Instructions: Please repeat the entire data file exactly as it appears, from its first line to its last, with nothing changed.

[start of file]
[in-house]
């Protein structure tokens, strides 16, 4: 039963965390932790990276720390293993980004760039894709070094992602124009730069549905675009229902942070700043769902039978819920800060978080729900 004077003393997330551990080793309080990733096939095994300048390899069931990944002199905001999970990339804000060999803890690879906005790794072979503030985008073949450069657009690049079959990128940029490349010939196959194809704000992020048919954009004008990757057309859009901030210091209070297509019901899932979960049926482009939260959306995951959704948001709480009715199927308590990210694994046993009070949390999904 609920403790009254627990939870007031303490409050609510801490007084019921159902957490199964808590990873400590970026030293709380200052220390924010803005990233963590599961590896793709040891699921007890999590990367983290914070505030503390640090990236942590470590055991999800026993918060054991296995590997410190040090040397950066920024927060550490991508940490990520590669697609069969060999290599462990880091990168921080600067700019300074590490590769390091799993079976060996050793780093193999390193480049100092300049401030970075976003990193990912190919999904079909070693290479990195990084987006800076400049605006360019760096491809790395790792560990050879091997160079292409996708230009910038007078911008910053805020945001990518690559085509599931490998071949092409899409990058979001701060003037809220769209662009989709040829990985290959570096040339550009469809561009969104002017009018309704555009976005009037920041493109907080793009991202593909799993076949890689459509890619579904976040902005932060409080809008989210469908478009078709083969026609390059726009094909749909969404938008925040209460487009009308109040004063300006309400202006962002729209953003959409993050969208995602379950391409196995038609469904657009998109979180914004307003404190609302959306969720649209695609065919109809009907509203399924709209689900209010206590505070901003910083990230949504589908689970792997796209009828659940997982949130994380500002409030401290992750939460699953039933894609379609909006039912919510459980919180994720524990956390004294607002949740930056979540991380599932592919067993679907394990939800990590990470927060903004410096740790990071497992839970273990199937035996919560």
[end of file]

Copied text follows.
[in-house]
């Protein structure tokens, strides 16, 4: 039963965390932790990276720390293993980004760039894709070094992602124009730069549905675009229902942070700043769902039978819920800060978080729900 004077003393997330551990080793309080990733096939095994300048390899069931990944002199905001999970990339804000060999803890690879906005790794072979503030985008073949450069657009690049079959990128940029490349010939196959194809704000992020048919954009004008990757057309859009901030210091209070297509019901899932979960049926482009939260959306995951959704948001709480009715199927308590990210694994046993009070949390999904 609920403790009254627990939870007031303490409050609510801490007084019921159902957490199964808590990873400590970026030293709380200052220390924010803005990233963590599961590896793709040891699921007890999590990367983290914070505030503390640090990236942590470590055991999800026993918060054991296995590997410190040090040397950066920024927060550490991508940490990520590669697609069969060999290599462990880091990168921080600067700019300074590490590769390091799993079976060996050793780093193999390193480049100092300049401030970075976003990193990912190919999904079909070693290479990195990084987006800076400049605006360019760096491809790395790792560990050879091997160079292409996708230009910038007078911008910053805020945001990518690559085509599931490998071949092409899409990058979001701060003037809220769209662009989709040829990985290959570096040339550009469809561009969104002017009018309704555009976005009037920041493109907080793009991202593909799993076949890689459509890619579904976040902005932060409080809008989210469908478009078709083969026609390059726009094909749909969404938008925040209460487009009308109040004063300006309400202006962002729209953003959409993050969208995602379950391409196995038609469904657009998109979180914004307003404190609302959306969720649209695609065919109809009907509203399924709209689900209010206590505070901003910083990230949504589908689970792997796209009828659940997982949130994380500002409030401290992750939460699953039933894609379609909006039912919510459980919180994720524990956390004294607002949740930056979540991380599932592919067993679907394990939800990590990470927060903004410096740790990071497992839970273990199937035996919560």